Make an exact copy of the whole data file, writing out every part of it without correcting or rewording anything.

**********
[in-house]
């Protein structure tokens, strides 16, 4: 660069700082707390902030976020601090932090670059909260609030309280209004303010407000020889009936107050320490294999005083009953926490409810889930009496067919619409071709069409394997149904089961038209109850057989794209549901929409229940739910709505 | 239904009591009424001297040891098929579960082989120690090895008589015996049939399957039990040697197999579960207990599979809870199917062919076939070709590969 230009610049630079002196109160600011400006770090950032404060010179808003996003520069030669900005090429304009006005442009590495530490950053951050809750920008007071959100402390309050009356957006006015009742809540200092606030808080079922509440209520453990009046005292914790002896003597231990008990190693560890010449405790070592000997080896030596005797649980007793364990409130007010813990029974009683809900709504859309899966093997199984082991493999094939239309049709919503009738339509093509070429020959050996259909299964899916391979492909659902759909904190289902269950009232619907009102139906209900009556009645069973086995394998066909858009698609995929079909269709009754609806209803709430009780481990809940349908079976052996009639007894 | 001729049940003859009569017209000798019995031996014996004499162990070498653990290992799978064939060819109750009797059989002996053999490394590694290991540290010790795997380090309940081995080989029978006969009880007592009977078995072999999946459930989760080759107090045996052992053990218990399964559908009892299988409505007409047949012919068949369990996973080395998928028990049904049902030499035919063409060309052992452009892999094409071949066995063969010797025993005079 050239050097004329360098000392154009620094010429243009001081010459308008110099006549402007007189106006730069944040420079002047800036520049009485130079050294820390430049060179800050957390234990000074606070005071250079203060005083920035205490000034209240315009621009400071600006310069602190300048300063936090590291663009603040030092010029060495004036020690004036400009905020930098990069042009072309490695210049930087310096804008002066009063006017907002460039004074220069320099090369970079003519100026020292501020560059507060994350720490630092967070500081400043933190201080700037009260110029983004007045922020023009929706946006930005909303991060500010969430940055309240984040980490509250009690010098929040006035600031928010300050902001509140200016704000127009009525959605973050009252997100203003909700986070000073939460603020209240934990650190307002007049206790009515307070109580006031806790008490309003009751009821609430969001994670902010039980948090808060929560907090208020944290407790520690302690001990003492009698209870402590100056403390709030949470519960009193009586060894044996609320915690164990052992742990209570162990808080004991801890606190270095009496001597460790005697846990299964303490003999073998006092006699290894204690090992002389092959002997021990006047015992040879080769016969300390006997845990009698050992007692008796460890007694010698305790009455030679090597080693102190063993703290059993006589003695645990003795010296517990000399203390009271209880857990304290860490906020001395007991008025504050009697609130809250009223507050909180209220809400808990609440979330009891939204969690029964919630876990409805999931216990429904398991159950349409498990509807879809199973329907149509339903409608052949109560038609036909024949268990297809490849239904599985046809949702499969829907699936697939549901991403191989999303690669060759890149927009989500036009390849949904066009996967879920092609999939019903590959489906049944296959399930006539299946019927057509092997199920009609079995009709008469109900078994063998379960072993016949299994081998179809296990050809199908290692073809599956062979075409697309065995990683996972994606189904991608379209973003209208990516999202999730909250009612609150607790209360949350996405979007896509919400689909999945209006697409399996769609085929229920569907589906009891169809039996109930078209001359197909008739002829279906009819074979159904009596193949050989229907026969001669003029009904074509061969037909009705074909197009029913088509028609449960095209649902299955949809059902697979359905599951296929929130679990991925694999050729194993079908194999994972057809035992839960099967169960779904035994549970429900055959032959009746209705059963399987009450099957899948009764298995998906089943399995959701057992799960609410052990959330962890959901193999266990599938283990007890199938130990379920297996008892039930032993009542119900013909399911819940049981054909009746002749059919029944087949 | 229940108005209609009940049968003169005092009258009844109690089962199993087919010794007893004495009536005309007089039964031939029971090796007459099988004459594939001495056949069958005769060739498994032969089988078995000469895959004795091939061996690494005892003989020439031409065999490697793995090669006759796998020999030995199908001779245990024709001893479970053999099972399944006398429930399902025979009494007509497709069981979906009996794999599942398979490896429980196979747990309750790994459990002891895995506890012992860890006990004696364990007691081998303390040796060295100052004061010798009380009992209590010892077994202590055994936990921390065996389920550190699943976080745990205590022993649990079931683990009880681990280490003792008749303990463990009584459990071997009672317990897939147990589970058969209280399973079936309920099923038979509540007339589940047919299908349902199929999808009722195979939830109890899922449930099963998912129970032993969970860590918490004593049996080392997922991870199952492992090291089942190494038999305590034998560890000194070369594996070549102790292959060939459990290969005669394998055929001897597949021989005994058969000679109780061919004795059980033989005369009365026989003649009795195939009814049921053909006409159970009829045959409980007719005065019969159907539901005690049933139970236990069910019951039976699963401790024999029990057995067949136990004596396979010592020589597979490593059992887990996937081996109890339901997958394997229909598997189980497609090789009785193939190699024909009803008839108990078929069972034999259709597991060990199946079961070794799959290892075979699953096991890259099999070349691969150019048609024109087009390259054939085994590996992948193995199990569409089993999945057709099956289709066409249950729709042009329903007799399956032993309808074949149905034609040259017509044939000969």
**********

[in-house]
């Protein structure tokens, strides 16, 4: 660069700082707390902030976020601090932090670059909260609030309280209004303010407000020889009936107050320490294999005083009953926490409810889930009496067919619409071709069409394997149904089961038209109850057989794209549901929409229940739910709505 | 239904009591009424001297040891098929579960082989120690090895008589015996049939399957039990040697197999579960207990599979809870199917062919076939070709590969 230009610049630079002196109160600011400006770090950032404060010179808003996003520069030669900005090429304009006005442009590495530490950053951050809750920008007071959100402390309050009356957006006015009742809540200092606030808080079922509440209520453990009046005292914790002896003597231990008990190693560890010449405790070592000997080896030596005797649980007793364990409130007010813990029974009683809900709504859309899966093997199984082991493999094939239309049709919503009738339509093509070429020959050996259909299964899916391979492909659902759909904190289902269950009232619907009102139906209900009556009645069973086995394998066909858009698609995929079909269709009754609806209803709430009780481990809940349908079976052996009639007894 | 001729049940003859009569017209000798019995031996014996004499162990070498653990290992799978064939060819109750009797059989002996053999490394590694290991540290010790795997380090309940081995080989029978006969009880007592009977078995072999999946459930989760080759107090045996052992053990218990399964559908009892299988409505007409047949012919068949369990996973080395998928028990049904049902030499035919063409060309052992452009892999094409071949066995063969010797025993005079 050239050097004329360098000392154009620094010429243009001081010459308008110099006549402007007189106006730069944040420079002047800036520049009485130079050294820390430049060179800050957390234990000074606070005071250079203060005083920035205490000034209240315009621009400071600006310069602190300048300063936090590291663009603040030092010029060495004036020690004036400009905020930098990069042009072309490695210049930087310096804008002066009063006017907002460039004074220069320099090369970079003519100026020292501020560059507060994350720490630092967070500081400043933190201080700037009260110029983004007045922020023009929706946006930005909303991060500010969430940055309240984040980490509250009690010098929040006035600031928010300050902001509140200016704000127009009525959605973050009252997100203003909700986070000073939460603020209240934990650190307002007049206790009515307070109580006031806790008490309003009751009821609430969001994670902010039980948090808060929560907090208020944290407790520690302690001990003492009698209870402590100056403390709030949470519960009193009586060894044996609320915690164990052992742990209570162990808080004991801890606190270095009496001597460790005697846990299964303490003999073998006092006699290894204690090992002389092959002997021990006047015992040879080769016969300390006997845990009698050992007692008796460890007694010698305790009455030679090597080693102190063993703290059993006589003695645990003795010296517990000399203390009271209880857990304290860490906020001395007991008025504050009697609130809250009223507050909180209220809400808990609440979330009891939204969690029964919630876990409805999931216990429904398991159950349409498990509807879809199973329907149509339903409608052949109560038609036909024949268990297809490849239904599985046809949702499969829907699936697939549901991403191989999303690669060759890149927009989500036009390849949904066009996967879920092609999939019903590959489906049944296959399930006539299946019927057509092997199920009609079995009709008469109900078994063998379960072993016949299994081998179809296990050809199908290692073809599956062979075409697309065995990683996972994606189904991608379209973003209208990516999202999730909250009612609150607790209360949350996405979007896509919400689909999945209006697409399996769609085929229920569907589906009891169809039996109930078209001359197909008739002829279906009819074979159904009596193949050989229907026969001669003029009904074509061969037909009705074909197009029913088509028609449960095209649902299955949809059902697979359905599951296929929130679990991925694999050729194993079908194999994972057809035992839960099967169960779904035994549970429900055959032959009746209705059963399987009450099957899948009764298995998906089943399995959701057992799960609410052990959330962890959901193999266990599938283990007890199938130990379920297996008892039930032993009542119900013909399911819940049981054909009746002749059919029944087949 | 229940108005209609009940049968003169005092009258009844109690089962199993087919010794007893004495009536005309007089039964031939029971090796007459099988004459594939001495056949069958005769060739498994032969089988078995000469895959004795091939061996690494005892003989020439031409065999490697793995090669006759796998020999030995199908001779245990024709001893479970053999099972399944006398429930399902025979009494007509497709069981979906009996794999599942398979490896429980196979747990309750790994459990002891895995506890012992860890006990004696364990007691081998303390040796060295100052004061010798009380009992209590010892077994202590055994936990921390065996389920550190699943976080745990205590022993649990079931683990009880681990280490003792008749303990463990009584459990071997009672317990897939147990589970058969209280399973079936309920099923038979509540007339589940047919299908349902199929999808009722195979939830109890899922449930099963998912129970032993969970860590918490004593049996080392997922991870199952492992090291089942190494038999305590034998560890000194070369594996070549102790292959060939459990290969005669394998055929001897597949021989005994058969000679109780061919004795059980033989005369009365026989003649009795195939009814049921053909006409159970009829045959409980007719005065019969159907539901005690049933139970236990069910019951039976699963401790024999029990057995067949136990004596396979010592020589597979490593059992887990996937081996109890339901997958394997229909598997189980497609090789009785193939190699024909009803008839108990078929069972034999259709597991060990199946079961070794799959290892075979699953096991890259099999070349691969150019048609024109087009390259054939085994590996992948193995199990569409089993999945057709099956289709066409249950729709042009329903007799399956032993309808074949149905034609040259017509044939000969």